Thirsty? Sip one of these four wonder drinks
Beverages get a bad rap as sources of empty calories and/or nasty chemicals, but that's true only if you're downing sugary drinks or diet sodas. Reaching for the right bottle can help add disease-fighting nutrients to your diet. Women's Health nutrition advisor Lisa Drayer, R.D., swears by these extraordinary elixirs.
Whether you buy it premixed or make it yourself, this blend bursts with benefits. New research shows that antioxidants in grape juice lower the risk of heart disease by slowing the oxidation of LDL cholesterol, a process that leads to blockage in artery walls. In fact, in a recent ranking of the antioxidant content of 1,100 foods and beverages, grape juice came in 11th, second highest of all drinks studied (coffee was sixth). Cran is no slouch either, protecting against urinary tract infections, tooth decay, and E. coli bacteria — and boosting good HDL cholesterol. To cut calories, choose "no sugar added" versions like Apple & Eve Cranberry Grape 100% Juice ($5.20 for 64 oz, Amazon.com).
Iced Green Tea
This little leaf that could revs metabolism and may help you live longer. According to a recent issue of the Journal of the American Medical Association, women who quaffed just over 3 ounces of green tea daily had a 31 percent lower risk of death from cardiovascular disease than those who drank less. Scientists credit the high levels of the antioxidant EGCG in green tea. When summer heats up, try Crystal Light Green Tea on the Go packets in raspberry and honey lemon flavors ($3.30 for 10 packets, in stores), which each provide 55 milligrams of antioxidants. Or brew your own: Steep four green tea bags per cup of boiling water, then chill.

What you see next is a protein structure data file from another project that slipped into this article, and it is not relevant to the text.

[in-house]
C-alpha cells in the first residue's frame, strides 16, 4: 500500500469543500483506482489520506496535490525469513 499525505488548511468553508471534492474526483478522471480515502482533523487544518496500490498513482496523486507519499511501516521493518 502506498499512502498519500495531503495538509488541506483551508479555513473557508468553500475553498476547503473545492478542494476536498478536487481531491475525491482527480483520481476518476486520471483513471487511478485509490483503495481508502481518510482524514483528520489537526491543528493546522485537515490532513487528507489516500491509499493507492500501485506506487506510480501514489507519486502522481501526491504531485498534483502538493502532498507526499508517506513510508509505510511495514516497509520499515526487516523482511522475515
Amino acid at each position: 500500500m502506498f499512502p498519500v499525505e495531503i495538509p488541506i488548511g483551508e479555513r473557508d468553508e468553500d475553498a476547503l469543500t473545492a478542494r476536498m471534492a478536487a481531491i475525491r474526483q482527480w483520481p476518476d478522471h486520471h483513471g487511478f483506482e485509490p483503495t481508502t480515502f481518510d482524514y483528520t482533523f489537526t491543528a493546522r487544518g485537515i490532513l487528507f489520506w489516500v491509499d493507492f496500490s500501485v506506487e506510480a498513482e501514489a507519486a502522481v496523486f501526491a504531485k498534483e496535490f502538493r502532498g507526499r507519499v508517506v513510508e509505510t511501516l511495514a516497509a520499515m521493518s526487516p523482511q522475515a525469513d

Of course water is good for you, but did you know it curbs cancer? In one study, women who drank six-plus glasses each day had a 45 percent lower risk of colon cancer than those who drank fewer than two. And then there's the pretty factor: Water hydrates skin, keeping your complexion smooth and glowing. Problem is, gulping the recommended eight daily glasses can feel like a chore — especially if you're craving something sweet. To get your quota and please your palate, try waters jazzed up with calorie-free flavors, like Dasani Raspberry sweetened with Splenda ($4 for six 16.9-oz bottles, Dasani).
Light Soy Milk
Like skim cow's milk, light soy milk is rich in protein and vitamin D and has no saturated fat. But at only 70 calories per cup (versus 80 to 90 in fat-free milk), soy also delivers half the recommended daily value of energizing B vitamins. Plus, soy's isoflavones may keep you out of the hospital. One study of 65,000 women found that 16 grams of soy protein daily — about 2 cups of soy milk — reduced risk of heart disease by 75 percent and heart attack by 86 percent. The plain light kind has a delicate, nutty flavor. Or try the rich Silk Light vanilla or chocolate varieties ($2 for 32 oz, Silk Soymilk).
Last updated: December 1, 2007 Issue date: April 2007
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